As things are now though I will have to accept that this is the law in Oregon when I move to live there in the next couple of months.

I will now remain silent expecting Nemesis to suspend me for 10 days, again, since I have now been discussing politics, again, in another political thread.

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Just my opinion as someone who grew up around alcoholism, one of the worst addictions possible.  The US let so much of this get out of hand when they closed down mental institutions and made it to where if you have a felony, good luck getting a job.  With Oregon and a lot of the west coast it doesn't help that other states have been busing out their homeless/criminal class for decades.  Denver has to deal with that a lot, people send their undesirables, they blow all their money on weed and yep, end up in jail then on the street. 

Not saying I condone this, I just wonder when I see people complaining if they ever consider the causes of stuff like this.  We really don't have a safety net anymore, people marginalize the poor and far as I can tell the last decade has been little more than people in general trying to out nasty each other, now it's your kids paying the price.  The people I knew years ago who had the attitude of defund schools in poor areas for jails aren't laughing now.  Used to be easy to be judgemental/holier than though from a suburb, now that those problems affect them and their grandkids, I see the ocasional social media post freaking out because no one in society cares about their problems.  I'll admit it, I'm very much one of those people, I had a lousy childhood and was treated poorly, I care nothing for them because like millions of others no one really cared about our suffering.  This was allowed to go unchecked, now all of a sudden white flight isn't an option for most people.  It's so expensive to live in a nice suburb now and have neighbors that care about children.  Can't say I feel bad for them, how many of them moved from place to place voting to jack up taxes for their kids at the expense of the urban poor and single people?  Big suprise when the latter gets tired of it, moves and lets the middle class suburbanites pick up the tab for the very thing they voted for.  We're seeing it here now in Denver and from what I've heard from a friend who moved back to Utah, it's there now too, not like us but they're still seeing the change thanks to transplants.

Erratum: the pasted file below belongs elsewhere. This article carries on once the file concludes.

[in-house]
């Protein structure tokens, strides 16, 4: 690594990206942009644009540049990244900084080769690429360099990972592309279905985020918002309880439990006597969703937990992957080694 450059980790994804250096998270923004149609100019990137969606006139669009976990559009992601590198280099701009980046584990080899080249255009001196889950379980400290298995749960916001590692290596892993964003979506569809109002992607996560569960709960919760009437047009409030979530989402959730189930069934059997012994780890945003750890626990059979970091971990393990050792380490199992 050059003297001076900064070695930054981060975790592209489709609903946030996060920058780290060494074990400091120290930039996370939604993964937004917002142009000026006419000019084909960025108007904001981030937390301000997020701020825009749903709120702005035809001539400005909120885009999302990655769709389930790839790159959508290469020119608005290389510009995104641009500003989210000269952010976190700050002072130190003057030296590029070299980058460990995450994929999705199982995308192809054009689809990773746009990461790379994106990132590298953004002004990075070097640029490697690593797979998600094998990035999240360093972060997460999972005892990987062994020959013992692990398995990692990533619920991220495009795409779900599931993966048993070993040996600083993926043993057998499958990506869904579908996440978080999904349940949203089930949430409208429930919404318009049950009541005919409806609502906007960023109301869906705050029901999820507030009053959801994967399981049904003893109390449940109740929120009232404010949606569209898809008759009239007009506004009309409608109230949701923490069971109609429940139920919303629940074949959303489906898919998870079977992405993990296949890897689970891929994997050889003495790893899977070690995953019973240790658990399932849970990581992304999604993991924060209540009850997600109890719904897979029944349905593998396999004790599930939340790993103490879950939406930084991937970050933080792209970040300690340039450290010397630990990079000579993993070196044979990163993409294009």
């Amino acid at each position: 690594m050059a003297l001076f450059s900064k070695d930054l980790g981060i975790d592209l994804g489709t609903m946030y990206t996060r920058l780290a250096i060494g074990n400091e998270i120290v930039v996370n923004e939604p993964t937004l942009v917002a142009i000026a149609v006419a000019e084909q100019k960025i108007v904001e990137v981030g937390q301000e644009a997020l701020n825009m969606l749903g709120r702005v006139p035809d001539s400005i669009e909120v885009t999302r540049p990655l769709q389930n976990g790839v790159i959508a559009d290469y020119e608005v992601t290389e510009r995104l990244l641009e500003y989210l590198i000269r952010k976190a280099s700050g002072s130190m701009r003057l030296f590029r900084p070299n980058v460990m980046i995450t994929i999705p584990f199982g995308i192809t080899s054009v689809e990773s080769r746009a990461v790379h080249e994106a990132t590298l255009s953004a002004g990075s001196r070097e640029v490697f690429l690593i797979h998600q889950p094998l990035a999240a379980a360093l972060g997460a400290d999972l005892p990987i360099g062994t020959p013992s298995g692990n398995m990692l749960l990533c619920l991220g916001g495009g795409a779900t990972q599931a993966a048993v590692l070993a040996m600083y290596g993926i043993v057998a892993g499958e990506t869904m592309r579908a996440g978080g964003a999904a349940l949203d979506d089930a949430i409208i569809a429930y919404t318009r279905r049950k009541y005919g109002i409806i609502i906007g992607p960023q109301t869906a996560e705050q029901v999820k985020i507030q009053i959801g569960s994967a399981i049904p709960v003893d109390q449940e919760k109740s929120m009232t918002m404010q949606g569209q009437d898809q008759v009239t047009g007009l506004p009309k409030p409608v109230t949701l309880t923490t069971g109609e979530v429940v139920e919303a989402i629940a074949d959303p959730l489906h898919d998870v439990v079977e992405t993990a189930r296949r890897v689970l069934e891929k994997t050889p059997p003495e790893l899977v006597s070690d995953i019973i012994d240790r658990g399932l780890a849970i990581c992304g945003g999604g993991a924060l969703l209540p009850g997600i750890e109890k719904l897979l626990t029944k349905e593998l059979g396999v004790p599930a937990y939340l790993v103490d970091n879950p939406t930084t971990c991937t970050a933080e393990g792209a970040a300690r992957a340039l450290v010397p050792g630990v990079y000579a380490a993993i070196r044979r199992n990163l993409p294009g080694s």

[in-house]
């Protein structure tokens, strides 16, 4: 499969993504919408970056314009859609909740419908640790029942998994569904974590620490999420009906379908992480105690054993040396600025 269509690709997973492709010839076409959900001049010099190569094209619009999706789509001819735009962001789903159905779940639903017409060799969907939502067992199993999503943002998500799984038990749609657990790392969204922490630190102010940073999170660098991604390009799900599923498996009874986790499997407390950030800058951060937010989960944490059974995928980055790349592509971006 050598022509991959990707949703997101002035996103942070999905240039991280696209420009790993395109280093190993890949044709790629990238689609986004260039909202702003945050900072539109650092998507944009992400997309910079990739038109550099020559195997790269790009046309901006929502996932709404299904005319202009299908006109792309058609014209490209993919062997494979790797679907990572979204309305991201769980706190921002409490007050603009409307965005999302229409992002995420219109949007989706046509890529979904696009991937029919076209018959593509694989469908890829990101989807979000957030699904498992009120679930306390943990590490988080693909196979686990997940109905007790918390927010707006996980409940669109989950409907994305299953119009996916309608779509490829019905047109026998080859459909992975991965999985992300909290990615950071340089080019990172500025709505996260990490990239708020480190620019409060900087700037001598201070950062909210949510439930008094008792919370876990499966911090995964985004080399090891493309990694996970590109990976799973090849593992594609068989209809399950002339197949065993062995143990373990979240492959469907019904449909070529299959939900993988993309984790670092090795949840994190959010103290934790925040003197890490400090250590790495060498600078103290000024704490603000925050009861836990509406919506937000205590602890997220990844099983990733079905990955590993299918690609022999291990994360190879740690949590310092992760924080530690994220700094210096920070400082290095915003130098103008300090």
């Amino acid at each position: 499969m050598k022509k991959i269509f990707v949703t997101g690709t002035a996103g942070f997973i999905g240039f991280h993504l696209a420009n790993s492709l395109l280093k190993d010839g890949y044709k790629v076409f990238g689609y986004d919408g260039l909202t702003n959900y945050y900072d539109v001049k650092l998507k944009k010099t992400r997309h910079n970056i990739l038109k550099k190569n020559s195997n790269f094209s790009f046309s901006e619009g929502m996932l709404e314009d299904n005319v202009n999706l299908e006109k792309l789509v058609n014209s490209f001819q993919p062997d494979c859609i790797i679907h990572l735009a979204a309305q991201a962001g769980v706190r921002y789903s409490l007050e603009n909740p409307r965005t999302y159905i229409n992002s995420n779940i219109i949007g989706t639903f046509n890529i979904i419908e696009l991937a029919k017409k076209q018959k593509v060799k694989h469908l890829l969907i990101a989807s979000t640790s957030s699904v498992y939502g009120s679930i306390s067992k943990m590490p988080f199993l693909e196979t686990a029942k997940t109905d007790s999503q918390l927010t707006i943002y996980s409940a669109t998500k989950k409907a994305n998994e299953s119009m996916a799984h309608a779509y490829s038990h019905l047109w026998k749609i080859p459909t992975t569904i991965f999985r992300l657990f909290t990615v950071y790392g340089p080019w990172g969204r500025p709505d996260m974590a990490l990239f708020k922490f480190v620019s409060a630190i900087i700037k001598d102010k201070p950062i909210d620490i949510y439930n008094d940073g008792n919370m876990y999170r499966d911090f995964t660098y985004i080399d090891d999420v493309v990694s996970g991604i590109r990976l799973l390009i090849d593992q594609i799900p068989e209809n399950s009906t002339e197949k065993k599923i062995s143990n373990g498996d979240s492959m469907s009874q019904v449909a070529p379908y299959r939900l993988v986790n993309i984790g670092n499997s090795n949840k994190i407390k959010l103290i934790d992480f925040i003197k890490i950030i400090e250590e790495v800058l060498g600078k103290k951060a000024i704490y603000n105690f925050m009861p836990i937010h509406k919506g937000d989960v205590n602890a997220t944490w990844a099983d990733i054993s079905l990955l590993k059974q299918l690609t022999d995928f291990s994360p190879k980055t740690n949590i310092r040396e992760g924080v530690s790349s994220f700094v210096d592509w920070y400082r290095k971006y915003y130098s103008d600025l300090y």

Now that i've shared my opinion, curious what solutions you guys would have, would love to hear them.

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I really don't know the answer for this. But I think a good way to examine it would be to consider what works best as far as public health, and to definitely look at addictions holistically, not as occurring in a vacuum.

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26 minutes ago, pogi said:

Exactly!  Jail is a failed public health approach.  We are spending 51 billion annually on a failed war.  If we were to reinvest that money towards holistic treatment and prevention programs...  I think we would be far better off.   Regulate the industry and get safer drugs out there.  Every dollar of profit that comes in from the sell of recreational drugs goes back in to treatment and prevention, instead of funding drug Lords. 

You're a good guy, wish we had more like you who thought this way.